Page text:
The boy himself was young, maybe five or six, with dark hair and large, soulful eyes. He was in a puffy white blouse, shorts, and long boots that seemed a little too large for him. He was smiling up at the woman and the radiance on his face was evident despite the grainy quality of the print.

I turned away and walked up the rest of the staircase. I was disappointed when I saw that there were no more pictures on the wall to oogle at. They were starting to get interesting and it felt like there was more to the story that needed to be told.

Then I shook my head. I had to focus on finding Jess, not getting lost in this house of memories and old Russian people.

Feeling a little more focused, I stood at the top of the staircase and looked at the hallway stretched out before me. From what I could see, there were six doors; three on the left, two on the right and one directly ahead.

My heart started beating a little faster.

Suddenly, the gravity of the situation sunk in.

I didn't know what I was going to find behind those doors. What if Lucas leaps out at me and skins me alive? Or what if he's done something to Jess and I walk in and see her there, covered in blood?

I felt faint as images flashed before my eyes; tangled hair and blood shot eyes, skeletal hands reaching out for me. Then it passed and I was left gasping as I clutched the side of the wall for support.

I was going to be sick. My stomach twisted and I swallowed hard.

No. I have to do this.

Putting it all out of my mind, I opened the first door on my left.

The knob turned smoothly in my hand and the heavy wooden door swung open smoothly without a sound.

I peered in and scrunched my nose against the smell of rosewood and wood shavings. At first there was nothing but darkness and I felt my heart skip a beat. Then the lights seemed to flicker on like there was an automatic sensor, although I'm sure there wasn't.

The room was bare, except for a few boxes stacked in the corner and the remains of an old fireplace against the wall. The wallpaper was a deep burgundy colour with yellow chrysthanthemums lined in neat rows. All in all, it was pretty ordinary.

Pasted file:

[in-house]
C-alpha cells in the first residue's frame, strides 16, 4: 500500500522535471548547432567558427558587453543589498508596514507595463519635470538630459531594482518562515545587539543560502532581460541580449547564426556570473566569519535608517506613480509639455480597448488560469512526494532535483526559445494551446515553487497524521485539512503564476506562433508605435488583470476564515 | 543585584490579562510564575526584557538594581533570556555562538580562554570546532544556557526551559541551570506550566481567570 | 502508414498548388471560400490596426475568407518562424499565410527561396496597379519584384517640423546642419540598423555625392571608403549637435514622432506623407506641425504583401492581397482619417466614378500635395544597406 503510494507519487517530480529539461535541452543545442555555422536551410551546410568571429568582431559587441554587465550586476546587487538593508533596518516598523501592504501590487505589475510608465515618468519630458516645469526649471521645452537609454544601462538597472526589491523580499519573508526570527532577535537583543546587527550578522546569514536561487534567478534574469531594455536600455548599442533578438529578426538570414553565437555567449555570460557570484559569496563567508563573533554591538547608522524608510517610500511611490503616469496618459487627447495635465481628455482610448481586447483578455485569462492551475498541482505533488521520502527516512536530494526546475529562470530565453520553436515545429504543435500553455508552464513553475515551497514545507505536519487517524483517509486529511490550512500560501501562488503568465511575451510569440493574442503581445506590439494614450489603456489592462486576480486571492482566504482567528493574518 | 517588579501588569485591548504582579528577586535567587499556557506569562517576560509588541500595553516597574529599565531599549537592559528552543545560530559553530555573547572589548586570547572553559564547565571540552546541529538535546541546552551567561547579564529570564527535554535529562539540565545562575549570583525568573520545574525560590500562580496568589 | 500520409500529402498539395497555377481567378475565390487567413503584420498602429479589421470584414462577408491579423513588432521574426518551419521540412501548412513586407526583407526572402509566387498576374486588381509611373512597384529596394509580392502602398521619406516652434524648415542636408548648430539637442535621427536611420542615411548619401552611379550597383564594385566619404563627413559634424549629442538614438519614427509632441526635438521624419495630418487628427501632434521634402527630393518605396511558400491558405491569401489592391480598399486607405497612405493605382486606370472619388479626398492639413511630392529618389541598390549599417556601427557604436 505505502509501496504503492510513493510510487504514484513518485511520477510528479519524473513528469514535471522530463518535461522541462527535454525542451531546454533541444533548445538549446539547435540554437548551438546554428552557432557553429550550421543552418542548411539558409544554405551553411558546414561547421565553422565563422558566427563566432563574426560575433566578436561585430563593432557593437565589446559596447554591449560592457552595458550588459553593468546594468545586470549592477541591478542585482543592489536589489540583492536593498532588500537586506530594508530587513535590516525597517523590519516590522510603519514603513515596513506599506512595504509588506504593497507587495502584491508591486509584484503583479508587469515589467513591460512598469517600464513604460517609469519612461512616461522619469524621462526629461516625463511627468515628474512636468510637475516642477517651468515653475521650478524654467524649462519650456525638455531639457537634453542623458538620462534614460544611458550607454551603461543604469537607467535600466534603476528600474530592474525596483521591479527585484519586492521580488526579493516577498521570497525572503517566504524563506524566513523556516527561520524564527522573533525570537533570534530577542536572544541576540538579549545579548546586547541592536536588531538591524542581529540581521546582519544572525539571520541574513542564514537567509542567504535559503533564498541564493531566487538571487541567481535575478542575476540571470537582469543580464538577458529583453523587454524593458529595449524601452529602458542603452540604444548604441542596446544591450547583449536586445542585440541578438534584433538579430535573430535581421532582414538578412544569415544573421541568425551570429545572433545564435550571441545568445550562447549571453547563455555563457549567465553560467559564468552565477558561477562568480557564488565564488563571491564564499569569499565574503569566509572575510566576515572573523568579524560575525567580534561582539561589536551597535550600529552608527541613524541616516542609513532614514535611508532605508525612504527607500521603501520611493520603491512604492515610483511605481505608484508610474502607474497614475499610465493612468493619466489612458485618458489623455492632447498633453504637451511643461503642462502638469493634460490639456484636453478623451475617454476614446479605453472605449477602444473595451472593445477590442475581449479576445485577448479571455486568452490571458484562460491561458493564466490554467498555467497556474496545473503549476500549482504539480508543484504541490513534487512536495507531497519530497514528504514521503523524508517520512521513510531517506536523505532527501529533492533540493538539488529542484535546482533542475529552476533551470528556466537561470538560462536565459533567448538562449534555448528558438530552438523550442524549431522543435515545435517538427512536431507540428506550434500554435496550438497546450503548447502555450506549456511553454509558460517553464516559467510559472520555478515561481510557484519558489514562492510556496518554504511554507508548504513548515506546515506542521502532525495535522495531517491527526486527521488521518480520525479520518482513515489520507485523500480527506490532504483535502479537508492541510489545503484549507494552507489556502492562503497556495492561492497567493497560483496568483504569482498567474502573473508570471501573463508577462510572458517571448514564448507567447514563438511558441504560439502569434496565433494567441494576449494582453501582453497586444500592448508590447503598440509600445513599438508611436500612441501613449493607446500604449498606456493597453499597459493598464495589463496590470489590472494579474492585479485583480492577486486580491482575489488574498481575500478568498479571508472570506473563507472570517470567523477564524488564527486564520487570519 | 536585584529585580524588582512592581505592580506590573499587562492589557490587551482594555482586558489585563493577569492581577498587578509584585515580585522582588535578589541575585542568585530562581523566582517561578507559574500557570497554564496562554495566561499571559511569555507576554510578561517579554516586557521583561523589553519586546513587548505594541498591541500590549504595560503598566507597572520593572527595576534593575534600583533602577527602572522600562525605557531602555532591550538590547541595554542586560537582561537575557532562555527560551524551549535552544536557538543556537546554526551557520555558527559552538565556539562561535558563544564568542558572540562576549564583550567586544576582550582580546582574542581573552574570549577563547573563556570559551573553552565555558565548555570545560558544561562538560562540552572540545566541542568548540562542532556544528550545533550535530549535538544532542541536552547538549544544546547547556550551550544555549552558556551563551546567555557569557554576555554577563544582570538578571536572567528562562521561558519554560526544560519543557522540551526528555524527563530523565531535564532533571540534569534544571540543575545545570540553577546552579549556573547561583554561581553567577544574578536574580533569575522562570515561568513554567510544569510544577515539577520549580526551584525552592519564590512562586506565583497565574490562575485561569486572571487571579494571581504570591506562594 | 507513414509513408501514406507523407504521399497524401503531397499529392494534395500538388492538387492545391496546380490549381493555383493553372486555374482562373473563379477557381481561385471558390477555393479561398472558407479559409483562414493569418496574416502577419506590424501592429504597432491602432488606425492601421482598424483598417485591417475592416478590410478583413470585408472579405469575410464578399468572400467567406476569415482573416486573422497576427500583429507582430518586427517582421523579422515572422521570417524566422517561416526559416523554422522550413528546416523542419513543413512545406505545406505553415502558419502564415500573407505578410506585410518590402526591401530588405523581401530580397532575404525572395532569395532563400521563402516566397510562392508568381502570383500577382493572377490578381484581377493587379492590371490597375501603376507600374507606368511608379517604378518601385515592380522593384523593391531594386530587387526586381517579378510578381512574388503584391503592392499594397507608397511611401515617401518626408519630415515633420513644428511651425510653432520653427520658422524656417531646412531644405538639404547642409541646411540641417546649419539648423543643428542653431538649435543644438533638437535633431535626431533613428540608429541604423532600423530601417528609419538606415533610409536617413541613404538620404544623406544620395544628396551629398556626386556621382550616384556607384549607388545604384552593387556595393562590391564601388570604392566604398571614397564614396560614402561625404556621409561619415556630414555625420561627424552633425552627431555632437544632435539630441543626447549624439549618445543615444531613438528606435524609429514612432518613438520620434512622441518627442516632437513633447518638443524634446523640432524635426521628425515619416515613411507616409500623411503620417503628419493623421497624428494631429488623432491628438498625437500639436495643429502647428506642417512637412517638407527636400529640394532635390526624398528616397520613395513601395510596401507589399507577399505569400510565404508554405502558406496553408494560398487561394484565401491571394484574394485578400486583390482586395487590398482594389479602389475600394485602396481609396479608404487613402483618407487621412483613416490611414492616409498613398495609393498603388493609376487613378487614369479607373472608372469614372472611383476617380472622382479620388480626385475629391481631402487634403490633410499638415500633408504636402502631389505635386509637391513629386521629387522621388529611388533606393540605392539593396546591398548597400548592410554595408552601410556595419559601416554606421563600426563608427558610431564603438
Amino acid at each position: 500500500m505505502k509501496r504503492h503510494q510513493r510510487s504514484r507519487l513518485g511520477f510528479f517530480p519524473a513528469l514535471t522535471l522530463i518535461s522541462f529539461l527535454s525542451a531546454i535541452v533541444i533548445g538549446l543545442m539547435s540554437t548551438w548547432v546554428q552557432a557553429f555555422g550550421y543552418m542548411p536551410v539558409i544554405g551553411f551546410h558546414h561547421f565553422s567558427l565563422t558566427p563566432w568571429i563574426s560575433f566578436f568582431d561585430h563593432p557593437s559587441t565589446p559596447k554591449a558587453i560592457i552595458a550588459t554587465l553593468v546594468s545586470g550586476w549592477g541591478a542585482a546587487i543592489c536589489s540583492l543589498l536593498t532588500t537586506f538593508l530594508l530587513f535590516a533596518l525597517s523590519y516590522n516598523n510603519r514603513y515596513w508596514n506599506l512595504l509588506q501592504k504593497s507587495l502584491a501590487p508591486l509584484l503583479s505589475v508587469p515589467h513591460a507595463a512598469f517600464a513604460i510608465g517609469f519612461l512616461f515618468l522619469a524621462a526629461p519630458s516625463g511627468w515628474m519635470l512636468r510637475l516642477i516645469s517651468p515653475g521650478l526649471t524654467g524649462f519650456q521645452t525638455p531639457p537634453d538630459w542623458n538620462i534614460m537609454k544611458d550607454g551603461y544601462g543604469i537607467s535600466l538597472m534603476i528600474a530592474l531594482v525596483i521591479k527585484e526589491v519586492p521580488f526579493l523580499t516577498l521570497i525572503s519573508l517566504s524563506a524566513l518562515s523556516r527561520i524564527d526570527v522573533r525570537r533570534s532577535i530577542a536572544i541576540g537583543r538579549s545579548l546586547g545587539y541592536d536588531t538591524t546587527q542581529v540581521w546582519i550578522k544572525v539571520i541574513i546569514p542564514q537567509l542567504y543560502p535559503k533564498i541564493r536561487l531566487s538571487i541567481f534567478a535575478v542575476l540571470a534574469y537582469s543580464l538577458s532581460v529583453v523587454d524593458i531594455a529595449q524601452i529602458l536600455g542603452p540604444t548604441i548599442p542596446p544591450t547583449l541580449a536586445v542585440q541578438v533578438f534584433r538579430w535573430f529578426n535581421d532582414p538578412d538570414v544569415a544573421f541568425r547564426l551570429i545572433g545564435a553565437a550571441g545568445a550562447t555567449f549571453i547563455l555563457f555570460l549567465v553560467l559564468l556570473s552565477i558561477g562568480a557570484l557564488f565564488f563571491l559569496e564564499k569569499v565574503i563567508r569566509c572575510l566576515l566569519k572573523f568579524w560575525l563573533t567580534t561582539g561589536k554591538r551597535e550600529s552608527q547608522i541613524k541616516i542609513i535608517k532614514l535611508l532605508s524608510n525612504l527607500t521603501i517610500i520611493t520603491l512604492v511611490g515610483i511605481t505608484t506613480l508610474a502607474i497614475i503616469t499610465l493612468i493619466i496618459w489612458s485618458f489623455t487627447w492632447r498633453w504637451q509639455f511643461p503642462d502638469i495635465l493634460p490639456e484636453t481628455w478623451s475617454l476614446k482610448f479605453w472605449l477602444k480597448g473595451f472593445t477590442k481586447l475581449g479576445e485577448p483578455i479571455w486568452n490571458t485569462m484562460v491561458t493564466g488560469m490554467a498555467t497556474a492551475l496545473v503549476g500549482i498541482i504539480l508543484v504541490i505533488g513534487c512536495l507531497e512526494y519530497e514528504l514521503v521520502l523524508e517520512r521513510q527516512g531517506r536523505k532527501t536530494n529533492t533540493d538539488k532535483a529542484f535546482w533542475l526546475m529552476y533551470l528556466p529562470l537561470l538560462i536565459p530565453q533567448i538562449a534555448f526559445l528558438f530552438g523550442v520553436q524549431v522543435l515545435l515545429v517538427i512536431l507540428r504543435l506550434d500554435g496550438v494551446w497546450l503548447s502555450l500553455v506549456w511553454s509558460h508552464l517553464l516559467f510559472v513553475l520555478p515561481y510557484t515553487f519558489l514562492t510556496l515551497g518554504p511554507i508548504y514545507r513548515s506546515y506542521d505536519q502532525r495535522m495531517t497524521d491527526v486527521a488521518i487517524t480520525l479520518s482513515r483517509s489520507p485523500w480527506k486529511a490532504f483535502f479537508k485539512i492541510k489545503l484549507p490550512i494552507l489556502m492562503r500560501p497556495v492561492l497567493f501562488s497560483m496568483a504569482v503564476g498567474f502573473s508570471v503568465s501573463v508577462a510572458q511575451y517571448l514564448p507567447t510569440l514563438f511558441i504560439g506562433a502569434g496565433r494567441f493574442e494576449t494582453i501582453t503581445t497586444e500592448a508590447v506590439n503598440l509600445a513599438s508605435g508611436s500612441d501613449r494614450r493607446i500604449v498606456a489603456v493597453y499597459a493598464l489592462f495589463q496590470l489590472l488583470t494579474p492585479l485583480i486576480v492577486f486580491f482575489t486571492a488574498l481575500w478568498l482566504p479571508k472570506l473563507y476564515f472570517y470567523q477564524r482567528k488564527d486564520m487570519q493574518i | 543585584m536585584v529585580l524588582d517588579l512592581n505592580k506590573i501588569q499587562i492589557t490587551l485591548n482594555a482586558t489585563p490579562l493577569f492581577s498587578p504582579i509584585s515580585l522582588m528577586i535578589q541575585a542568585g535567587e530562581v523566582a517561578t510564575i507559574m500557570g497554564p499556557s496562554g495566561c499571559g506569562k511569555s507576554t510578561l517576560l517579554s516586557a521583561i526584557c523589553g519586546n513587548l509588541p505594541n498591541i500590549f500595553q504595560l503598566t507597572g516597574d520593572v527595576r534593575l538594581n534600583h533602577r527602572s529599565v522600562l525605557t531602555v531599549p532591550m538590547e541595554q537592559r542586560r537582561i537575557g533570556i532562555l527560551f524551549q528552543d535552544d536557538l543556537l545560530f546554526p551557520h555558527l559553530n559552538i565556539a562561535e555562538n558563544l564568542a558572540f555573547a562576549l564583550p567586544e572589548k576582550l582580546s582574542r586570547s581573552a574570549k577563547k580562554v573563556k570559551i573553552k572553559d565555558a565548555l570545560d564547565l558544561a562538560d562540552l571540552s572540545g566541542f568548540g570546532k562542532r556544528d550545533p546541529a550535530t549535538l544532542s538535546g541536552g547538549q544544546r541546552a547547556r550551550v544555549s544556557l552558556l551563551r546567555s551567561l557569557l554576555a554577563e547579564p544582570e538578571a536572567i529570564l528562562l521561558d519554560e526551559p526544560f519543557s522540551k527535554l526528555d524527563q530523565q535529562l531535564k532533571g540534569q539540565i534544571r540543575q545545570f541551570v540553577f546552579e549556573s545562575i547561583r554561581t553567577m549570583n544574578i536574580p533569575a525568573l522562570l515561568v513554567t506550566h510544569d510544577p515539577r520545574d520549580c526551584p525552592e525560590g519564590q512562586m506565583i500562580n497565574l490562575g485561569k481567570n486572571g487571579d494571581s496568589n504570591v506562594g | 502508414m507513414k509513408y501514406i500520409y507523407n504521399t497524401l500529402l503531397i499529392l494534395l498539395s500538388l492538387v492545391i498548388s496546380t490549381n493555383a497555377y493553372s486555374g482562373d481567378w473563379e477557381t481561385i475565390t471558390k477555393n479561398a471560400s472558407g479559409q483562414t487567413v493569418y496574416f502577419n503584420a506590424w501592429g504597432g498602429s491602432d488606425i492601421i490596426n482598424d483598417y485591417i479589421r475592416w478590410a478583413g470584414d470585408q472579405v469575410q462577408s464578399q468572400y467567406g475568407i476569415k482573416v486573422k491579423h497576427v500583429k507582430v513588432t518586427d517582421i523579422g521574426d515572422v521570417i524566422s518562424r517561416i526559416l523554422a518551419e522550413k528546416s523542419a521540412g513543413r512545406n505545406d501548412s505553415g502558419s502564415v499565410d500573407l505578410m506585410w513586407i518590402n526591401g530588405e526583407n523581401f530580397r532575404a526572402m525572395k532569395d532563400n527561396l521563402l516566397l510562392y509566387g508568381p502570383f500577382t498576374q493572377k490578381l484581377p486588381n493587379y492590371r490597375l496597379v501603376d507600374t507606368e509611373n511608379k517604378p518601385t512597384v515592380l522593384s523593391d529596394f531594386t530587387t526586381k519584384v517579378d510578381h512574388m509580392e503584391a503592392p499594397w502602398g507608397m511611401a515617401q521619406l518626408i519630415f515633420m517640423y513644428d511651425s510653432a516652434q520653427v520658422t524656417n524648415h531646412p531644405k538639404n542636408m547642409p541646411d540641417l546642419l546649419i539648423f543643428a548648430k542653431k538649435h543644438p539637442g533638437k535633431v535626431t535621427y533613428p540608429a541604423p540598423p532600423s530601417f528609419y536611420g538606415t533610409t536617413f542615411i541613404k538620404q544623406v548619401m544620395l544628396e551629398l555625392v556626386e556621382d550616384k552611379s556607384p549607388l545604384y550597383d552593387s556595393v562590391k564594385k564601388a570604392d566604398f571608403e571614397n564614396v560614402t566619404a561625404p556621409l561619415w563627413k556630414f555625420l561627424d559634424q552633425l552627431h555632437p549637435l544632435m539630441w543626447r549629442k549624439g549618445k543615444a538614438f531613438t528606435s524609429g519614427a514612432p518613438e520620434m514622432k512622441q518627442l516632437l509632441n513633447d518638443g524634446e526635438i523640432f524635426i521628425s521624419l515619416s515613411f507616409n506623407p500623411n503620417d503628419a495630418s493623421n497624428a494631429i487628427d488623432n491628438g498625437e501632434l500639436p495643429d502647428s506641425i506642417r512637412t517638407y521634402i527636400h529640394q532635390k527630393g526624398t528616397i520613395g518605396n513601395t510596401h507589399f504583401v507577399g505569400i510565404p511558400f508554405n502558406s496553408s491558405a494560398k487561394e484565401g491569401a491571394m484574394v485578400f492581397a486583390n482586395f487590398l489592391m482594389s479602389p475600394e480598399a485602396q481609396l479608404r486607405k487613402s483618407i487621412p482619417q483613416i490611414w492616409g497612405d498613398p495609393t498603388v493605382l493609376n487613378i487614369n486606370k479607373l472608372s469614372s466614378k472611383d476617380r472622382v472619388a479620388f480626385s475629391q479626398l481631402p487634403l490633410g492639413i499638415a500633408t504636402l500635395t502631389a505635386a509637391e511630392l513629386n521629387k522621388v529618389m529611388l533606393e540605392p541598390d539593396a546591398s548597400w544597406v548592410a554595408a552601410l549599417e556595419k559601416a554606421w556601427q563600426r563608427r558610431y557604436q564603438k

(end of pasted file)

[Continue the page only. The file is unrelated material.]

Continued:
One down, six to go.

I closed the door and moved on to the next door on my right. This one was also easy to open but it smelt of sandpaper and lavender. Inside was a huge wooden desk that took up more than half the room and an empty bookcase.

The panic in my chest was beginning to subside from the lack of scary things jumping out at me. However, at the same time, the relief I felt was marred by the sickening feeling that I was getting closer and closer to something horrible. With each step I took, I was moving further and further towards the point of no return.

I closed the door and tried the next one on my left. All I found was an empty guest room with a small bed and a large wardrobe pushed to one corner.

The next right was a bathroom of cold stone tiles. The taps on the sink and bathtub were so covered in rust that I doubt they'd even turn, and the bathtub was cold and empty.

The final left was what appeared to be a nursery. Even before the lights turned on, it smelt so warm and comforting; like a mix of caramel and honey. When the room was illuminated, I almost gasped in shock. The colours were so incredibly vibrant compared with the rest of the house. The walls of the room were painted with amazing images of rolling meadows, fantastical castles of twisting glass and knights on horses slaying enormous dragons. The carpet with a brilliant green and the ceiling a soaring blue. The clouds painted on the ceiling were so realistic that I could almost see them move. Between the small balls of fluff were angels, floating serenely over the room with their hands clasped around trumpets and harps.

In the centre of the room was an empty white crib facing the window. A tiny circle of little golden suns and silver moons hung above it, blessing a child that wasn't there.

A wooden rocking horse sat in the corner, looking sad and forelorn with its peeling red saddle and dull brown eyes. There were a mirade of other toys scattered around the place; a forgotten game of ring toss, a brightly coloured ball, several colourful blocks stacked one on top of the other, a small pile of books, an old teddy bear and a few dolls lying on the ground with vacant eyes.

I closed the door slowly, not sure why I was overcome with a sudden feeling of sadness. I guess the room didn't feel complete without a little boy or girl playing inside.

Once the door was firmly shut behind me, the spell was broken and I was left in the hallway, facing the final door.